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Language problems common for kids with ADHD

Children who have attention-deficit/hyperactivity disorder are nearly three times more likely to have language problems than kids without ADHD, according to new research. More>>

Too little sleep may add to teen health problems

Many teens from lower- and middle-income homes get too little sleep, potentially adding to the problems of kids already at risk for health issues, new research finds. More>>

If kids think someone's watching, they're more likely to wash their hands

Hand washing is one of the best ways to prevent infectious diseases, and placing cameras over sinks might boost youngsters' hand hygiene, new research suggests. More>>

Childhood obesity adds nearly $20k to lifetime medical costs

Over a lifetime, direct medical costs for an obese 10-year-old will be nearly $20,000 higher than those of slimmer peers, according to new research. More>>

Could dads' obesity raise autism risk for kids?

Children born to obese fathers, but not obese mothers, may have a slightly higher risk of autism than kids with thinner dads, a large new study suggests. More>>

So long snow, hello pollen

Although it still feels like winter in many parts of the United States, it's time to prepare for spring allergies, an expert says. More>>

Having kids walk to school comes with risks, benefits

Many parents are understandably worried about letting their kids walk or bike to school. More>>

Teens' screen time may affect their bone health

Spending too much time sitting in front of screens may be linked to poorer bone health in teens, according to a new study from Norway. More>>

Stronger muscles may mean better health for kids

Preteens with strong muscles may have healthier blood pressure, cholesterol and body-fat levels than their less brawny peers, a new study suggests. More>>

Smoking bans linked to drop in premature births, kids' asthma attacks

Bans on smoking in public places and the workplace in North America and Europe are linked to a 10 percent drop in premature births and the number of children going to the hospital for an asthma flare-up. More>>

Toddlers who sleep less may eat more

Toddlers who get too little sleep tend to eat more and are at increased risk for obesity, a new study indicates. More>>

When moms get active, kids follow

Want to keep your little kids active? A new study suggests that mothers may be the key: Preschool children with more active moms appear more likely to be active themselves. More>>

Allergy season springs into bloom

Many people are happy to see the end of this long, cold winter, but those with pollen allergies might not greet spring with open arms. More>>

ADHD drugs linked to later weight gain in kids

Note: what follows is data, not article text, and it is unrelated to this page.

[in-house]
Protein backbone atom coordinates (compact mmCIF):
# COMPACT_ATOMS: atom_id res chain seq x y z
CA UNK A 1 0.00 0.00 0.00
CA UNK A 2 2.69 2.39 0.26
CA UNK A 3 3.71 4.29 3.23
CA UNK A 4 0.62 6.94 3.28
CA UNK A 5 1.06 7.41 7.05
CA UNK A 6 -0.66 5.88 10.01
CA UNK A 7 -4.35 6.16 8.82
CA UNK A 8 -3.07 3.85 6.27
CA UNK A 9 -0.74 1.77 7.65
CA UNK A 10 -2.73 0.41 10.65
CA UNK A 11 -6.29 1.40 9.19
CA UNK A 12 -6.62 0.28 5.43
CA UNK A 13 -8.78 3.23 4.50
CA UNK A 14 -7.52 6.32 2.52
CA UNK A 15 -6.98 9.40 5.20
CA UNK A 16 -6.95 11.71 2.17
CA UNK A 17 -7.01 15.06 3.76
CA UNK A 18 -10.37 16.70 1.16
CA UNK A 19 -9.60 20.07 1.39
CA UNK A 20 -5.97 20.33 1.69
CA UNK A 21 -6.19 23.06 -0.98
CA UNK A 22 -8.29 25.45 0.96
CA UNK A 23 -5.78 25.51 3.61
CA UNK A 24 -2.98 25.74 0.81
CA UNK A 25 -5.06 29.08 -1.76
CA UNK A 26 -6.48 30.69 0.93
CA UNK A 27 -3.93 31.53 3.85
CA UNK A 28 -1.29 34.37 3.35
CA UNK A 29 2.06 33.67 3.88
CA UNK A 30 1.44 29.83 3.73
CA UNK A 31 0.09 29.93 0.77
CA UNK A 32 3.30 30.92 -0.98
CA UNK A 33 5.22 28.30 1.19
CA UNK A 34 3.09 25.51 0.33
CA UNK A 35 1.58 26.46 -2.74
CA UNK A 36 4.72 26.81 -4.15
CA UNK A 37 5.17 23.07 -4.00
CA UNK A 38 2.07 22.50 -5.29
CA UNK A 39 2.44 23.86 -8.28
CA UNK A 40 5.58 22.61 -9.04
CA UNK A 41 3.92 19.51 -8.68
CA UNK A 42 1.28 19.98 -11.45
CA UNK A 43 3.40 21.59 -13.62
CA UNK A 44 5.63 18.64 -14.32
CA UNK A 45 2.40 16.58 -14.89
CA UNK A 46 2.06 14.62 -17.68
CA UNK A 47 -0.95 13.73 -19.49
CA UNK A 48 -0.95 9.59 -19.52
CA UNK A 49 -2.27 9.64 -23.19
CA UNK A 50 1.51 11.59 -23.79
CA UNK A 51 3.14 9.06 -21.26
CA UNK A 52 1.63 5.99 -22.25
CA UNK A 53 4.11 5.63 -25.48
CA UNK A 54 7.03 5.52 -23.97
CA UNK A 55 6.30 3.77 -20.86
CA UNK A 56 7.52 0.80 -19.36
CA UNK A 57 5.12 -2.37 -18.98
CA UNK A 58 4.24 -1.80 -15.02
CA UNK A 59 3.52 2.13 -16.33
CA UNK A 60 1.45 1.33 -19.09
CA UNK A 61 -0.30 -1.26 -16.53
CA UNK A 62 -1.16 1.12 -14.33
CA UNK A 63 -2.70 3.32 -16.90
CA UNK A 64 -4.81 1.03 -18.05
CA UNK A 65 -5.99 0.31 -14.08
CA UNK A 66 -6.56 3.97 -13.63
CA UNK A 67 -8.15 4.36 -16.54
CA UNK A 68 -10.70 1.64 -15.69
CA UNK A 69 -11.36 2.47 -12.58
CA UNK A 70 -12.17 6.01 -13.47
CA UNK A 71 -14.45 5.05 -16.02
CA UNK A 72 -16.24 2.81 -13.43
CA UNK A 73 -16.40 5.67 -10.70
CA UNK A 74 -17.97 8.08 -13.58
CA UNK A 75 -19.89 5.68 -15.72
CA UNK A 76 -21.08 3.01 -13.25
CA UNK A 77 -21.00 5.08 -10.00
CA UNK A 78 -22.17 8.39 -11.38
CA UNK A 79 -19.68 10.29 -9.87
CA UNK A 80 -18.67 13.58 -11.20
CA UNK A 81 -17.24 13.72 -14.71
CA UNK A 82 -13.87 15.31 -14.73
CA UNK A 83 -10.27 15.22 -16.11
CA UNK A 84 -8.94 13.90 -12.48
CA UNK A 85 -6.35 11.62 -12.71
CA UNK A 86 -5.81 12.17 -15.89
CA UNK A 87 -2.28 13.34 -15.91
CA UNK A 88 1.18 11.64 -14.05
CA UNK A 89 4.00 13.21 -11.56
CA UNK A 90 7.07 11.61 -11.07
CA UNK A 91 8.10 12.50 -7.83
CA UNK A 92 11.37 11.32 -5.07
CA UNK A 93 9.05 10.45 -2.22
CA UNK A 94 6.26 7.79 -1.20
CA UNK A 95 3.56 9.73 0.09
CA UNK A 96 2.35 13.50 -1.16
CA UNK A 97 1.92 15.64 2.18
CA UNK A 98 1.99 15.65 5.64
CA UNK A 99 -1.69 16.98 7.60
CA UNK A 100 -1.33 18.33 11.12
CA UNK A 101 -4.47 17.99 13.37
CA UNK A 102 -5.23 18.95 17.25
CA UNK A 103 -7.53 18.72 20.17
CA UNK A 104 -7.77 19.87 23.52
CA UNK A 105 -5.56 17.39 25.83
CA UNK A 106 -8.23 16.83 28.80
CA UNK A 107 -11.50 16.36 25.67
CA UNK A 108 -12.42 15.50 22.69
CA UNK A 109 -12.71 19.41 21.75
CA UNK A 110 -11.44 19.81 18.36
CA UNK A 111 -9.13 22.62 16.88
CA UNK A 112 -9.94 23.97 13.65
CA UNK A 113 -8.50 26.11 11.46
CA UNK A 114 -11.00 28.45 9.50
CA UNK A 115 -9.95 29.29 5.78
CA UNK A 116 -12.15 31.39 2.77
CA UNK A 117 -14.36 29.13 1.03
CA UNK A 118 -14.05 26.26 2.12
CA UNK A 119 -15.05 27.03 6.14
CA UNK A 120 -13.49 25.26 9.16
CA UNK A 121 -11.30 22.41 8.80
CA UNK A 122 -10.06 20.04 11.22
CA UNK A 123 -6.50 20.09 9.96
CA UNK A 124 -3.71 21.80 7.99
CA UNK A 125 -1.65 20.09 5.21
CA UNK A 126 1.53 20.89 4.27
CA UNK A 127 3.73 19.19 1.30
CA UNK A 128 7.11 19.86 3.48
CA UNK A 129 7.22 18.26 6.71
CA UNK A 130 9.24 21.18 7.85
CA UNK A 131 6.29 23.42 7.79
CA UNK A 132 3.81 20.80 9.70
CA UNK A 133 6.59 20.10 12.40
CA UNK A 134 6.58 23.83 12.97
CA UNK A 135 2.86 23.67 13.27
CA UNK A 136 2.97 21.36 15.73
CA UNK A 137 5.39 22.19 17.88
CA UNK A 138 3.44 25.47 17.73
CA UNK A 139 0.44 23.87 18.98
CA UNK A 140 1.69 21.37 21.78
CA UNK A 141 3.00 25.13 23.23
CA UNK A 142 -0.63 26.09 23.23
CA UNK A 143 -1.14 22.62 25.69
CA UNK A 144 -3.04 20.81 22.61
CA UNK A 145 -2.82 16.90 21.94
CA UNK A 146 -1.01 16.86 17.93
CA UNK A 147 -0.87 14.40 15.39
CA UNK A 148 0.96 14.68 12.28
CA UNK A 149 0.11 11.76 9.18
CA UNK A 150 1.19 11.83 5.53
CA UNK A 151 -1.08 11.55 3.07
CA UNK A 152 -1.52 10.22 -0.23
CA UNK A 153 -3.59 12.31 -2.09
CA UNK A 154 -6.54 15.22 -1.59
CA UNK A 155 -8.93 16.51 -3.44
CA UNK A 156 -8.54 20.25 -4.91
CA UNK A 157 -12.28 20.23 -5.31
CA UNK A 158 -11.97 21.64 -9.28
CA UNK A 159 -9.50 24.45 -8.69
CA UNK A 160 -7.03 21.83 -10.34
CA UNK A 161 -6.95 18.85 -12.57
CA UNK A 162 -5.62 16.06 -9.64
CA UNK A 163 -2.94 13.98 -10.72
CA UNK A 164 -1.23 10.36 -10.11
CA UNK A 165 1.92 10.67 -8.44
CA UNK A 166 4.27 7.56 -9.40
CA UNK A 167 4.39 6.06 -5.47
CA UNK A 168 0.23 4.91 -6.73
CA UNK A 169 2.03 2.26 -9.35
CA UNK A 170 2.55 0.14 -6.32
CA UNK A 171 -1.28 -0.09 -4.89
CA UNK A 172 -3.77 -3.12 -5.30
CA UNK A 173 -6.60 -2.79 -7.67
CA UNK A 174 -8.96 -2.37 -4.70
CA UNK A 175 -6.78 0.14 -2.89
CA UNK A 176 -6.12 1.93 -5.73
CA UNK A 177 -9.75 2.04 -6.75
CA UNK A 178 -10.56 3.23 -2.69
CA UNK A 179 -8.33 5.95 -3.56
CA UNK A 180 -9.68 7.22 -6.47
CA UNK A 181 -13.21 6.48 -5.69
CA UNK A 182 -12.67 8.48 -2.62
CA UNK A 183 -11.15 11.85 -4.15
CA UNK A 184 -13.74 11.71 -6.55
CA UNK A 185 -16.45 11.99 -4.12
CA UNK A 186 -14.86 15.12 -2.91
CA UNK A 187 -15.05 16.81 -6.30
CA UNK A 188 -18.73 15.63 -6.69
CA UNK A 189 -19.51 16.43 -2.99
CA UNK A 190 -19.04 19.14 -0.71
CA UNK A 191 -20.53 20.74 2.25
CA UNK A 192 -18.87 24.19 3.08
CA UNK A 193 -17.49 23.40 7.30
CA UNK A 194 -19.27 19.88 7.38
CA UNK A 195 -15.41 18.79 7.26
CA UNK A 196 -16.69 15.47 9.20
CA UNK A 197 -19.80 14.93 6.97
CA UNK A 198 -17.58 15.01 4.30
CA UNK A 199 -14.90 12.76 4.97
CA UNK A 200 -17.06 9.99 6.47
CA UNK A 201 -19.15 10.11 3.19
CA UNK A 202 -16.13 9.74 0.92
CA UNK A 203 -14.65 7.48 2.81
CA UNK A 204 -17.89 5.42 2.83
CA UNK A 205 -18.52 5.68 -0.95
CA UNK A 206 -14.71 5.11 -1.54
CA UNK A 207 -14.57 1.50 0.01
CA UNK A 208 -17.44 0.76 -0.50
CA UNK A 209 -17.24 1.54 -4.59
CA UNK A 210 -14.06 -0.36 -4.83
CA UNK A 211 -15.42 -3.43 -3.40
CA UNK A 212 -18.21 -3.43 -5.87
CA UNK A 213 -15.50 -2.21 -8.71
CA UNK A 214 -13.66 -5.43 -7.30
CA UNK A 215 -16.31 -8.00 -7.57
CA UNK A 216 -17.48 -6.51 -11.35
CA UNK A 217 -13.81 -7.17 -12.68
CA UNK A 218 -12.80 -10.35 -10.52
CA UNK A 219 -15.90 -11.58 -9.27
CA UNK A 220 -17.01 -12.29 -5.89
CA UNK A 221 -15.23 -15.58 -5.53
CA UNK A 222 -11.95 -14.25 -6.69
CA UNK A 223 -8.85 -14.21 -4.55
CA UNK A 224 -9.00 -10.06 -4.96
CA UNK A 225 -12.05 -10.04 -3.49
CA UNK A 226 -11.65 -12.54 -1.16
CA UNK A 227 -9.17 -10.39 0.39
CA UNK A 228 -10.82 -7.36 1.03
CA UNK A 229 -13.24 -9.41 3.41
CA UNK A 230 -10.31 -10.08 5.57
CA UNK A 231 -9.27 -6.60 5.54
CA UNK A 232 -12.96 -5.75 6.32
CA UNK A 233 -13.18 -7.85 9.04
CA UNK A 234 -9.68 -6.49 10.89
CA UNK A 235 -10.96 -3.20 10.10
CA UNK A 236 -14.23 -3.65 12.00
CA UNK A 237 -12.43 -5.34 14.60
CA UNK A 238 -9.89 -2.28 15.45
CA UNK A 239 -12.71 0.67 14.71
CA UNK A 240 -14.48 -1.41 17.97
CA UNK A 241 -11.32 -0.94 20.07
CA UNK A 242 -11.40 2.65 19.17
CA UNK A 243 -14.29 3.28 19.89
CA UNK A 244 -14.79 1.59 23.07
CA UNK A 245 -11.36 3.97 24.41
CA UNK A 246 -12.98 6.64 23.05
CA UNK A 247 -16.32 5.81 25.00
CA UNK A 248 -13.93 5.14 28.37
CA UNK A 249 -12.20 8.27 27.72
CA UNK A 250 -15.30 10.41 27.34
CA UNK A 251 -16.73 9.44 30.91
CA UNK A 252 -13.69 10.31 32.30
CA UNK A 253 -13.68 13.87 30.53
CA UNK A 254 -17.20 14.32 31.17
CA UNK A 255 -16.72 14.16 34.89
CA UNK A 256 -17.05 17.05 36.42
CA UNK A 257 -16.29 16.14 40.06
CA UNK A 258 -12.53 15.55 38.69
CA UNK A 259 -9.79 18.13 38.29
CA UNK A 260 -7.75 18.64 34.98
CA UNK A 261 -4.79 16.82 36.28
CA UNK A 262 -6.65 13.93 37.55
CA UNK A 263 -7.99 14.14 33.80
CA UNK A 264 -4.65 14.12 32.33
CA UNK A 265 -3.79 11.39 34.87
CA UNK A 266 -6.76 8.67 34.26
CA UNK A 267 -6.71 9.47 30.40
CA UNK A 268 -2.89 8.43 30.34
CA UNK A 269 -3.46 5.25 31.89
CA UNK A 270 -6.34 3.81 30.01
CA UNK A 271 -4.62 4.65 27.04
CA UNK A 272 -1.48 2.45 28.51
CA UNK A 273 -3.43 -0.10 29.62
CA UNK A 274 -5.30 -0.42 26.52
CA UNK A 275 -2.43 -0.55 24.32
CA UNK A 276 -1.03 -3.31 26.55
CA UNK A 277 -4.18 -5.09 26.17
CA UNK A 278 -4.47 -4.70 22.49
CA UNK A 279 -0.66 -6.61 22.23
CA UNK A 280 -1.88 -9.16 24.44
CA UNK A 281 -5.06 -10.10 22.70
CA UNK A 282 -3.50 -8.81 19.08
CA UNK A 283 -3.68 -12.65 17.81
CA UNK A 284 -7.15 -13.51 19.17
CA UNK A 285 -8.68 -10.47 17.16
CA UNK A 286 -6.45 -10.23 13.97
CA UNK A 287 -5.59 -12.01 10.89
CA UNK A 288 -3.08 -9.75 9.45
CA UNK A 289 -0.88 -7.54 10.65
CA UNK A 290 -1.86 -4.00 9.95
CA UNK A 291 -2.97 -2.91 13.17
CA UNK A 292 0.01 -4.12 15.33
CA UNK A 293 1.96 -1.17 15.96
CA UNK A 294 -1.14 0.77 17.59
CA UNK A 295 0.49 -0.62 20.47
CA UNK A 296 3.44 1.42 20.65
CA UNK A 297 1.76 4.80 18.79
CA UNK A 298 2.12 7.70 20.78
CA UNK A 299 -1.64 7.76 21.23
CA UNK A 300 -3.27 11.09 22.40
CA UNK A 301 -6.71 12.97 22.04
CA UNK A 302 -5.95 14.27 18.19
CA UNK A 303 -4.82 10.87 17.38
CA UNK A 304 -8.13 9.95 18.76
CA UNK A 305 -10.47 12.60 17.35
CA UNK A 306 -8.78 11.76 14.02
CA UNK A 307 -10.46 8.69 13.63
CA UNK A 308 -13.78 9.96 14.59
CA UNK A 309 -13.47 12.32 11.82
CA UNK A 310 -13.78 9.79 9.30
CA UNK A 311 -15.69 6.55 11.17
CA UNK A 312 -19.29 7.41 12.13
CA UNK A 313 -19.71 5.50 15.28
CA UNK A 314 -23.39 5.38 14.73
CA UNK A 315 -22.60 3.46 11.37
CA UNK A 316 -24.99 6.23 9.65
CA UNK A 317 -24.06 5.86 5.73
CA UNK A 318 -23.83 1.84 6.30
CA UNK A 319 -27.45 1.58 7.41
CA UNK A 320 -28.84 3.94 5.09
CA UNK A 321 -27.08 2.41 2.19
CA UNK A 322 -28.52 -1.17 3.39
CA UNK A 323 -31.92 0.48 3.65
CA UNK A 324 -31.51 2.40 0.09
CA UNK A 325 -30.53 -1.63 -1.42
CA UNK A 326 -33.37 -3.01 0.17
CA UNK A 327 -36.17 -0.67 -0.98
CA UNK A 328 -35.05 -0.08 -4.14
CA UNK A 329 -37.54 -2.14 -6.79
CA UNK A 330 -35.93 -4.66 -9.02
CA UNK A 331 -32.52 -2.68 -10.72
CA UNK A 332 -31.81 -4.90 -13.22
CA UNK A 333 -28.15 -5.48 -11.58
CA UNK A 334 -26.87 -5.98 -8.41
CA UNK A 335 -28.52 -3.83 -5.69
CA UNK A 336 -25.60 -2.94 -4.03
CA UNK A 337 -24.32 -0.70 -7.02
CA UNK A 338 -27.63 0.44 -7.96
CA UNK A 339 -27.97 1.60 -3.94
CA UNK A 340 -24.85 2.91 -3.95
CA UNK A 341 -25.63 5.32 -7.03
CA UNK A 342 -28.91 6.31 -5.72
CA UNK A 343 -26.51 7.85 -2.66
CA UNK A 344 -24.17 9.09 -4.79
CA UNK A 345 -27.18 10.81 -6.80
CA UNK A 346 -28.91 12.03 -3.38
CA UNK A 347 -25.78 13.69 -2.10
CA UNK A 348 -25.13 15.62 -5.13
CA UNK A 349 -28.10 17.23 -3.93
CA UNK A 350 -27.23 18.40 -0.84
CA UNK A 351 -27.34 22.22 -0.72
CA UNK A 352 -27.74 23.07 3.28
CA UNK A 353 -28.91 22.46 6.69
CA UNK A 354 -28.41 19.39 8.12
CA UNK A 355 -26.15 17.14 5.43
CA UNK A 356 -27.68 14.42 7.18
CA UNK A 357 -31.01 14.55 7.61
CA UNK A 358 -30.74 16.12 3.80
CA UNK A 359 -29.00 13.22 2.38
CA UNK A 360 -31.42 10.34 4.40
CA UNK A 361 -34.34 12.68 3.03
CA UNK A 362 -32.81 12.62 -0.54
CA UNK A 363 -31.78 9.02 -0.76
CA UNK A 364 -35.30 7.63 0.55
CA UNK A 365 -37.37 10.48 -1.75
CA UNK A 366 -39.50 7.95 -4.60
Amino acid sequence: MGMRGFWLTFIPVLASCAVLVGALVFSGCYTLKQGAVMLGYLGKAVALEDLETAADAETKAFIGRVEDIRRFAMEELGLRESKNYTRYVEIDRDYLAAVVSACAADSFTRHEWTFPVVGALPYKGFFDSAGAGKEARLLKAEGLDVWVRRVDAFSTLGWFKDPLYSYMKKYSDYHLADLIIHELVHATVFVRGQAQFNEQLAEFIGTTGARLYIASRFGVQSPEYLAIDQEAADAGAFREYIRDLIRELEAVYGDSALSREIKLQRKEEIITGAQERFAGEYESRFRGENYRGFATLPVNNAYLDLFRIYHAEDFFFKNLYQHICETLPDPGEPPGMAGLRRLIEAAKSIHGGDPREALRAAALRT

Children diagnosed with attention-deficit/hyperactivity disorder (ADHD) tend to gain more weight than their peers as they enter their teen years, a new study finds. More>>

Mental illness to blame for 10 percent of kids' hospitalizations

Nearly 10 percent of children hospitalized in America are there because of a mental health problem, a new study finds. More>>

Does your child's car seat weigh too much for LATCH?

Car seats are heavier than ever--and some parents aren't including that weight when they fit their kids and car seats to LATCH systems. More>>

Treatment costs vary for U.S. children born with heart defects

The cost of treatment for children born with heart defects varies widely across the United States, according to new research. And higher costs may not mean better care. More>>

'Eating for two' during pregnancy could pack on too many pounds

Overweight or obese pregnant women who believe they are "eating for two" are more likely to gain too much weight, a new study shows. More>>

Food allergies have nearly doubled among black children

Over the past two decades, reports of food allergies have nearly doubled among black children, a new study reveals. More>>

Schools add more fruits, veggies to the '3 Rs'

Under new U.S. guidelines on school lunches, low-income students are eating more fruits and vegetables, according to a new study. More>>

Baby 'sleep machines' could damage hearing

Some of the "sleep machines" marketed to soothe infants seem capable of generating enough noise to potentially damage a baby's hearing, a new study suggests. More>>

Graco recalling nearly 3.8M child car seats

Updated:

Graco is recalling nearly 3.8 million car safety seats because children can get trapped by buckles that may not unlatch. But the company has drawn the ire of federal safety regulators who say the recall should include another 1.8 million rear-facing car seats designed for infants. More>>

Infants at highest risk for childhood burns

One-year-old infants are 10 times more likely to suffer burns and scalds than older children, and the main causes of these injuries are hot drinks and hair irons, a new British study finds. More>>

U.S. teens eat too much salt, hiking obesity risk

American teens are taking in as much dietary salt as adults, far exceeding guidelines on healthy limits for daily consumption, new research warns. More>>

Expectant mothers' colds may affect baby

The more colds and other viral infections a woman has during pregnancy, the more likely her child is to have asthma, researchers report. More>>

Are electronic devices making kids nearsighted?

Updated:

(CBS Pittsburg) Computers, tablets, cell phones - is all this focusing on tiny electronic devices taking a toll on our childrens' eyes? "The parents come in here and say, 'oh, I was in sixth grade when More>>

Gov't wants to update food labels

America's food labels may get their first makeover in more than 20 years. More>>

Twenty U.S. kids hospitalized each day for gun injuries

Gunshot wounds send about 20 children to the hospital every single day in the United States, a new study says. More>>

Just for Kids Campaign to focus on asthma and other respiratory illnesses